Study outcomes

The study outcomes were the trend of the annual CNR and TB treatment outcomes for the region disaggregated by HIV status. Specifically, an overall CNR, the CNR among people with HIV and the CNR among HIV-uninfected individuals were estimated.

Statistical analysis

Data were entered in Microsoft Excel® and analysed in Stata 16.0 (STATA, College Station, Texas, USA). We describe characteristics of TB cases by HIV status using proportions. We used the Mann–Kendall test to estimate the overall trend of CNRs and treatment outcomes over the period under study. We further analysed the trend of CNRs by HIV status, sex, district, type of TB case, TB class and resistance profile.


The period under study was 2015 – 2019. The analyses were performed between March and April 2021.

Characteristics of TB cases notified in rural Uganda (2015 – 2019)

A total of 11,804 TB cases were notified of which 7,584 (64.2%) were male, 10,635 (90.1%) were aged ≥ 15 years and 5,811 (49.2%) were HIV co-infected TB cases. Of 5,811 HIV co-infected TB cases, 5,466 (93.7%) were on ART and 5,724 (98.5%) were on cotrimoxazole prophylaxis at the time of documenting the TB treatment outcome. Among the notified cases, 6,372 (54.0%) were pulmonary bacteriologically confirmed, 4,784 (40.5%) were pulmonary clinically diagnosed and 648 (5.5%) were extrapulmonary TB cases. A drug resistance profile was available for 1,269 (10.8%) cases, of which 1,188 (93.6%) had drug-susceptible TB. By TB category, 11,246 (95.3%) were new and relapse cases, 375 (3.2%) were return after lost-to-follow-up cases and 92 (0.8%) were treatment failure cases at initiation of treatment. The TB category was unknown for 91 (0.8%) cases. Table 1 shows the characteristics of the TB cases by HIV status.

Table 1 Characteristics of TB cases notified in eight districts of rural Uganda (2015—2019)

Trend of overall TB CNRs among people with and without HIV in rural Uganda (2015 – 2019)

The overall TB CNR increased by 3.7-fold from 37.7 to 141.3 cases per 100,000 population in 2015 and 2019 respectively. The increment was observed among people with HIV (from 204.7 to 730.2 per 100,000, p = 0.028) and HIV-uninfected individuals (from 19.9 to 78.7 per 100,000, p = 0.028). Figure 1 shows the trend of the overall CNR and notification rate by HIV status.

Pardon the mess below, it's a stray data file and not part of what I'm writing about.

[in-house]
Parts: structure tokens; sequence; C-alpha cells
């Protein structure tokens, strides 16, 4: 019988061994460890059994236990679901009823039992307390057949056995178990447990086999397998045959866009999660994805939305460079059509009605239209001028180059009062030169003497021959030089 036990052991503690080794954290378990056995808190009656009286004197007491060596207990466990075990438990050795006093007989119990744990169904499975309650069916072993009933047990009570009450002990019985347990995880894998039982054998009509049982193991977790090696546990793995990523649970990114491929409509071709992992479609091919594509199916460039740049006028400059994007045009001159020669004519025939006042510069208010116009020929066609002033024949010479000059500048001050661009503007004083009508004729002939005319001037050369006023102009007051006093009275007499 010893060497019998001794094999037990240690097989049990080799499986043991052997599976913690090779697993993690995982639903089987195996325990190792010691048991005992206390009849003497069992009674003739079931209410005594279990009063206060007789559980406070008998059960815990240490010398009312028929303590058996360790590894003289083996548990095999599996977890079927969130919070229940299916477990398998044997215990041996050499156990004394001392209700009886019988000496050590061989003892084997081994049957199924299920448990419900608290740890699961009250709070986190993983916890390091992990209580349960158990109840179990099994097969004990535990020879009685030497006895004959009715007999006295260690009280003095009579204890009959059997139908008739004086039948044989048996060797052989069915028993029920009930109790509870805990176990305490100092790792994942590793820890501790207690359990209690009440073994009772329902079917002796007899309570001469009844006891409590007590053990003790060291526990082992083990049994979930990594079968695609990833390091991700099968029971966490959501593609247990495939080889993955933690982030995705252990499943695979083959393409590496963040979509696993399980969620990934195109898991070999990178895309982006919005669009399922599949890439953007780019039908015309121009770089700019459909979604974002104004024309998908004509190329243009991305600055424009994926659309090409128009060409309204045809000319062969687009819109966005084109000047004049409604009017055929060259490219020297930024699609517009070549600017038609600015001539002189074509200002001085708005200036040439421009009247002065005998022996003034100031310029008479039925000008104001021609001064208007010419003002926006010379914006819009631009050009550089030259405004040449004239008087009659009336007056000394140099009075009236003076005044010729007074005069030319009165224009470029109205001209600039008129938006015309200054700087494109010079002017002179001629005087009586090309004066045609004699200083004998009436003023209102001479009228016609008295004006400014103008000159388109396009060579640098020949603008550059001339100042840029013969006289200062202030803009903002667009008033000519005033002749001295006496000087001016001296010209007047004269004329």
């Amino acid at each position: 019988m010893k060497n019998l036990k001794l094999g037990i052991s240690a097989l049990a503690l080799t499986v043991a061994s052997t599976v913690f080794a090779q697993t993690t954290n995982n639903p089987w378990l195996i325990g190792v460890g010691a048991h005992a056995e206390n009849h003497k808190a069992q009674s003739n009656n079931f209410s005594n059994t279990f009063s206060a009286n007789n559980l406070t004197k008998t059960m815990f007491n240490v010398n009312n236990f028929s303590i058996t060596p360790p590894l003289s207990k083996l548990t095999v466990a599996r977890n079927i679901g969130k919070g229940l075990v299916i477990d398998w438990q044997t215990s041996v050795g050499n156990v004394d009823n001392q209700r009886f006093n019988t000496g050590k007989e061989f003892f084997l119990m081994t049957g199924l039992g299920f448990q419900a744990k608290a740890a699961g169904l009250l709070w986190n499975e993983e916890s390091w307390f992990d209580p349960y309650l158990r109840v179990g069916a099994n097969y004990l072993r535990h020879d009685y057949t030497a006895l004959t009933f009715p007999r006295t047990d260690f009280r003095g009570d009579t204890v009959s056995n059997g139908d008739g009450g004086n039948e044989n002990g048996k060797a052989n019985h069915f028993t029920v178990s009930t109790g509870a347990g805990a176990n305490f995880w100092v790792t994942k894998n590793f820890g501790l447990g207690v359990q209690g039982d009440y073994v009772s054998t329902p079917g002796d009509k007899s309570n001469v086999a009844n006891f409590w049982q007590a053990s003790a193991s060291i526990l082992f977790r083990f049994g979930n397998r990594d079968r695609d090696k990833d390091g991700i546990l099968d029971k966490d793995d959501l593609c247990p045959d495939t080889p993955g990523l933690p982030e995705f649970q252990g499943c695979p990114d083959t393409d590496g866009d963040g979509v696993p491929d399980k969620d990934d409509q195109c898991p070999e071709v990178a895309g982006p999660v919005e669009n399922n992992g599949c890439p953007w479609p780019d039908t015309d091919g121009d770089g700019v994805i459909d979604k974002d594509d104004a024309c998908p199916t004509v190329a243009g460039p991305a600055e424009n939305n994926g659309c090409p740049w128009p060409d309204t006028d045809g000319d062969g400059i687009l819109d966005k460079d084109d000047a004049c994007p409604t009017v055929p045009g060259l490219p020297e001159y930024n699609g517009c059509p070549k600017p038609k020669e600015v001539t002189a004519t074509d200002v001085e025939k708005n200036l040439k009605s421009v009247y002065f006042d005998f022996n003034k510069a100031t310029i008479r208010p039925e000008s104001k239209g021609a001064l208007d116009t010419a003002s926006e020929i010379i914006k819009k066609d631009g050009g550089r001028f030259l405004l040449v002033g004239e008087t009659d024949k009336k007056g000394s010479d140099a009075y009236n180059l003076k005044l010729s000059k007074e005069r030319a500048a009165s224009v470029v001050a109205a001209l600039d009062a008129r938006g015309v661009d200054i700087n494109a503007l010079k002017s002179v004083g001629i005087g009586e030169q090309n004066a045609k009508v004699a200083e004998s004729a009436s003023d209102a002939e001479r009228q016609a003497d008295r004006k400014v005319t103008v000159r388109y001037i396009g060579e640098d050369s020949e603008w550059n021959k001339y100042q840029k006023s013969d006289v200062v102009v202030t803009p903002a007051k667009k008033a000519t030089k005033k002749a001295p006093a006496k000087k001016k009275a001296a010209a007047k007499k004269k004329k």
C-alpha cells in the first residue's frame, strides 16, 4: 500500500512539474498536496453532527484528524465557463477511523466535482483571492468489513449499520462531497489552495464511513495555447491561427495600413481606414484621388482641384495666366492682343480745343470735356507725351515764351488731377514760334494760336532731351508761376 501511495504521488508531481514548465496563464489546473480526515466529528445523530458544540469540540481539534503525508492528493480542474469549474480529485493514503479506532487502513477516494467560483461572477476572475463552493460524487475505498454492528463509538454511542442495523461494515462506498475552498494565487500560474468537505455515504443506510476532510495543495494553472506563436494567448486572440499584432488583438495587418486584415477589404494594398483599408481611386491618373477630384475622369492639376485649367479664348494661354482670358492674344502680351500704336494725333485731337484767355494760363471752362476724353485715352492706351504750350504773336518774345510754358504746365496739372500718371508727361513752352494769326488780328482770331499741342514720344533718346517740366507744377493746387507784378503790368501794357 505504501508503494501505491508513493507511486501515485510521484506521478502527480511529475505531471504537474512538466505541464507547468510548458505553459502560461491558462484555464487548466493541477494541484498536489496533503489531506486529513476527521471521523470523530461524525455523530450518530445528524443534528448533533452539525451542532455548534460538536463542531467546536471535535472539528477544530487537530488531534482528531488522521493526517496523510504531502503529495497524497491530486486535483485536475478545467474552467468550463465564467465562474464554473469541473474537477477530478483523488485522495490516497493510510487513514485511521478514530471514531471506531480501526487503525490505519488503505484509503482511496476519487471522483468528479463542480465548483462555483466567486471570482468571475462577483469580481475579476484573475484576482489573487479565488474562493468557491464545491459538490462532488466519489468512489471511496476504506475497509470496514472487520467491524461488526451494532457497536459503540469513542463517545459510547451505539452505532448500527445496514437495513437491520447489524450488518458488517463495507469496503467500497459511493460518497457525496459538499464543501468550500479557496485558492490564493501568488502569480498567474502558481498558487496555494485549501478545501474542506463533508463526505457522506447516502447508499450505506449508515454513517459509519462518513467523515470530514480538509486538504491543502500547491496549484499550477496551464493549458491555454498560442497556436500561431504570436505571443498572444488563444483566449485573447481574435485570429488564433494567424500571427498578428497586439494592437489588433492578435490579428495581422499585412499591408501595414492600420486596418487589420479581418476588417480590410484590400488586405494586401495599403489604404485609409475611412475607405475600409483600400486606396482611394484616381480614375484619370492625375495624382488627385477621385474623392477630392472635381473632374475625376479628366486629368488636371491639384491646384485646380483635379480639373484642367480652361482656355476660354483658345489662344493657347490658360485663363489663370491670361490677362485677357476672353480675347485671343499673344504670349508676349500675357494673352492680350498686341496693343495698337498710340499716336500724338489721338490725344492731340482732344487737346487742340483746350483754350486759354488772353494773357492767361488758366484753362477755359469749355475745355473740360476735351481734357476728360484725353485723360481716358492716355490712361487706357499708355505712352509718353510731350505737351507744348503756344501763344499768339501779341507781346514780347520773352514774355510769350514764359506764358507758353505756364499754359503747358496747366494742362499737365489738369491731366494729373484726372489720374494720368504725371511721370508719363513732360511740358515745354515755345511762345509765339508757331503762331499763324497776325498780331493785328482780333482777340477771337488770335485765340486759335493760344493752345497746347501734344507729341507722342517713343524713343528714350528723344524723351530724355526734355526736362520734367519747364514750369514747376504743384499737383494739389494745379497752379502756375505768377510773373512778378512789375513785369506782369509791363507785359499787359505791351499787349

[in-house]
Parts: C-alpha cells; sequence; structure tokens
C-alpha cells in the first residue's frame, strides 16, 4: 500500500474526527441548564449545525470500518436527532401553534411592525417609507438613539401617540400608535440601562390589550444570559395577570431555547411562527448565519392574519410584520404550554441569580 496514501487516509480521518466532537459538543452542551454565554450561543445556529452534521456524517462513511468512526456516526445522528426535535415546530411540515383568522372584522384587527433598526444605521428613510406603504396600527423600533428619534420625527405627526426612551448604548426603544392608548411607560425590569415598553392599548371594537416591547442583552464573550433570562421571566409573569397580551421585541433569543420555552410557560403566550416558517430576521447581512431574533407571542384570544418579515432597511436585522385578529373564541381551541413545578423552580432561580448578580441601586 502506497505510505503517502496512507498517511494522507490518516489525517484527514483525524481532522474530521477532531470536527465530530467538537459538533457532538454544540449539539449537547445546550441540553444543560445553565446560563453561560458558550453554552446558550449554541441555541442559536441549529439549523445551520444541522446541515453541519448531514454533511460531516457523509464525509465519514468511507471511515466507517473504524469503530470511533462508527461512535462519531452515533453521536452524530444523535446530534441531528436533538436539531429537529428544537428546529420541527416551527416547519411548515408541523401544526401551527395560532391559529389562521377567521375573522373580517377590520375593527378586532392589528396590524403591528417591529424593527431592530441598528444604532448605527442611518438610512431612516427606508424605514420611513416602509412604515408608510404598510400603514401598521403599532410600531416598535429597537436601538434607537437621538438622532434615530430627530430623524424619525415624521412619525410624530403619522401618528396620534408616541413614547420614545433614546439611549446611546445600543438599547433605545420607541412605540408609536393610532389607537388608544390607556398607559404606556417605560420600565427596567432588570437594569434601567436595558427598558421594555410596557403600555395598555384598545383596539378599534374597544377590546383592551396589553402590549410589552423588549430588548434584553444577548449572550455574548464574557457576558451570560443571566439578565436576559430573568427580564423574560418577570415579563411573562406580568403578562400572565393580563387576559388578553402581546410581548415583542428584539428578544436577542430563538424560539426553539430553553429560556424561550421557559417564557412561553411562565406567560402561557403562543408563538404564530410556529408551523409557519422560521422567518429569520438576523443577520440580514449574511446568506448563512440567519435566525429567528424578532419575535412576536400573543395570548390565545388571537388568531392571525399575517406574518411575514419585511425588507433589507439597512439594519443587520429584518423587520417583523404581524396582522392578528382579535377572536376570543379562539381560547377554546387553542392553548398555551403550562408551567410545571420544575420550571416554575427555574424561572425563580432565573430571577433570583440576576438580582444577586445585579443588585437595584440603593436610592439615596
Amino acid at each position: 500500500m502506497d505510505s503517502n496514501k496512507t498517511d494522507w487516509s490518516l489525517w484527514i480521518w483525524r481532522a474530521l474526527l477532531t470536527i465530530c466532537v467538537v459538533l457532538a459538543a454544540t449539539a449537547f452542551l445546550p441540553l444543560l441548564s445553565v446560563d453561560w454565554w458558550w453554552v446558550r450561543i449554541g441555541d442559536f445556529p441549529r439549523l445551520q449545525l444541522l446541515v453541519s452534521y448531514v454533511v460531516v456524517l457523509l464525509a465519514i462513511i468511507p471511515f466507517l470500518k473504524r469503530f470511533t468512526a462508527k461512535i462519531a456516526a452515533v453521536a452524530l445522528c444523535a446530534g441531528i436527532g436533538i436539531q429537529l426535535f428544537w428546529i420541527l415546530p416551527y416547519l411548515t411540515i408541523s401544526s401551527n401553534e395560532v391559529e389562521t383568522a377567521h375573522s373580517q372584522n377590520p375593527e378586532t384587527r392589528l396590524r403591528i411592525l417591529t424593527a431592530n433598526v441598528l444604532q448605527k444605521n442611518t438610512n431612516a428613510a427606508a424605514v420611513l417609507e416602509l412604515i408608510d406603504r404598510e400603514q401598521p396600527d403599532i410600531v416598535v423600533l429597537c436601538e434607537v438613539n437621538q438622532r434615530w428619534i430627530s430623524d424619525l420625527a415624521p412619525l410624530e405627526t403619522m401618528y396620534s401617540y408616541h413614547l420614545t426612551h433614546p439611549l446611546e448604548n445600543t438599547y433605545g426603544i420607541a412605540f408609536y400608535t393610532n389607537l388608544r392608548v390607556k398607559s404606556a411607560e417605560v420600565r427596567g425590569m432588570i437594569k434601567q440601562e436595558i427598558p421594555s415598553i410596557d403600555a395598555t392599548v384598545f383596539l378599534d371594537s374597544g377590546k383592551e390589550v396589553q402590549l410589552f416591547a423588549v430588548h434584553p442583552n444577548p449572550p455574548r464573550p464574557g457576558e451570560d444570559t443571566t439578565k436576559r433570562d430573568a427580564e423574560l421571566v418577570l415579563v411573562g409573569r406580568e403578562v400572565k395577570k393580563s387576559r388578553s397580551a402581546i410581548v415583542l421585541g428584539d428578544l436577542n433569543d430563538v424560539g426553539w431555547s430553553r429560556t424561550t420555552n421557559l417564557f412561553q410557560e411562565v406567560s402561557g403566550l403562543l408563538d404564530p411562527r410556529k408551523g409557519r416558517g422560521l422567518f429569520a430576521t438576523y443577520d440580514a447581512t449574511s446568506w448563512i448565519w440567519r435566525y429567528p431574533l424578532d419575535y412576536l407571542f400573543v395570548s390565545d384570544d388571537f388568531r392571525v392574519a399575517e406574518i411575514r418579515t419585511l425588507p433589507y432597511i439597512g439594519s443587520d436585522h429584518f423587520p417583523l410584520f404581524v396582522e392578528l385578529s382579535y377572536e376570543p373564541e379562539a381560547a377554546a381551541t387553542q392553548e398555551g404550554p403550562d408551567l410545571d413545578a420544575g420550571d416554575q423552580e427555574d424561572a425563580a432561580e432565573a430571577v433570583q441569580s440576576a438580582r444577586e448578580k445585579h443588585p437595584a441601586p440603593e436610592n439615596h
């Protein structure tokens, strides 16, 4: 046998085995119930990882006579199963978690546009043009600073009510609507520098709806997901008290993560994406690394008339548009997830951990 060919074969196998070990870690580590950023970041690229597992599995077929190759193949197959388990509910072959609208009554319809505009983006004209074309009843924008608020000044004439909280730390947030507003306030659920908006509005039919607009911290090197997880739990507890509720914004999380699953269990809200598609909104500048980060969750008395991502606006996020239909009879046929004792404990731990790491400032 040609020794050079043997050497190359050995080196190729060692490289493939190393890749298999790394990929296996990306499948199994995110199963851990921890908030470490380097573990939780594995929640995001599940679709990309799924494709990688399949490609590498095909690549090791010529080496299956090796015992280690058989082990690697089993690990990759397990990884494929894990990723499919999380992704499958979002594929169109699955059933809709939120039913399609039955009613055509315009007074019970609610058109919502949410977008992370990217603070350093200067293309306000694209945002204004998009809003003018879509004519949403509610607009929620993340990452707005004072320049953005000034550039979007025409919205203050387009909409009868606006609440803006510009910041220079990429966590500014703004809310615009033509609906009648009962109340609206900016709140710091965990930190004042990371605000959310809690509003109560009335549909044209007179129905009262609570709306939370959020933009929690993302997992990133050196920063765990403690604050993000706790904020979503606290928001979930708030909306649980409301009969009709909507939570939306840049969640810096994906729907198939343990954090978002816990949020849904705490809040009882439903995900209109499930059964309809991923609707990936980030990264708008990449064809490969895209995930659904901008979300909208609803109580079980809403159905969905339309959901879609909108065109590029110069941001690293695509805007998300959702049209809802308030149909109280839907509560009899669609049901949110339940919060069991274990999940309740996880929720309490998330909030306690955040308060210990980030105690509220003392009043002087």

Fig. 1
figure 1

Trend of overall TB case notification rates (CNR) and CNR by HIV status of the population in eight districts of rural Uganda

Trend of total TB CNRs in sub-groups

Table 2 summarises the total and sub-group CNRs among the cases. The CNRs increased in almost all sub-groups. We observed a significant positive trend in the CNRs of new and relapse cases, and pulmonary bacteriologically confirmed cases. Further, there was a significant positive trend in the CNR for both sexes (Additional file 1: Appendix 1) and most districts.

Table 2 Trend of overall TB CNRs among sub-groups in rural Uganda (2015—2019)

Trend of TB CNRs in sub-groups of people with and without HIV infection

The trend of the CNRs by HIV status could only be computed for districts, sex, and drug resistance status. There was a significant positive trend in the CNR of TB cases among people with HIV and HIV-uninfected people in both sexes and across most districts. Table 3 shows sub-group CNRs of TB cases by HIV status.

Table 3 Trend of TB CNRs in sub-groups among people with and without HIV in eight districts of rural Uganda

Treatment outcomes of TB cases in rural Uganda (2015 – 2019)

The overall TSR was 72.5% and was significantly lower among HIV-negative cases (71.2%, N = 5,993) compared to HIV positive cases (74%, N = 5,811) (p < 0.001). Treatment lost-to-follow-up rate (15.1% vs. 11.1%), failure rate (1.1% vs. 0.6%), and “not evaluated” (3.6% vs. 2.3%) were higher among HIV-negative TB cases compared to the HIV-positive TB cases while death was higher among HIV-positive cases compared to HIV-negative cases (11.9% vs. 8.2%), p < 0.001. Figure 2 summarises the treatment outcomes of TB cases by HIV status.

Fig. 2
figure 2

Treatment outcomes of TB cases in rural Uganda by HIV status (2015 – 2019). *p-value compares overall treatment outcomes among HIV positive and HIV negative cases

Trend of TB treatment outcomes in rural Uganda (2015 – 2019)

There was a decline in the TSR among HIV-negative TB cases from 82.1% in 2015 to 63.9% in 2019 (p = 0.086). Conversely, there was an increase in the TSR among HIV co-infected TB cases (from 69.9% to 81.9%, p = 0.807). The overall TSR was for the most part level (75.7% in 2015 and 72.9 in 2019, p = 0.807). Figure 3 shows the trend in the overall TSR and the TSR by HIV status. Table 4 shows the trends of the individual treatment outcomes (cure, treatment completion, lost-to-follow-up, death, failure, “transferred out” and “not evaluated”).

Fig. 3
figure 3

Trend of overall treatment success rate (TSR) and the TSR by HIV status (positive vs. negative) in rural Uganda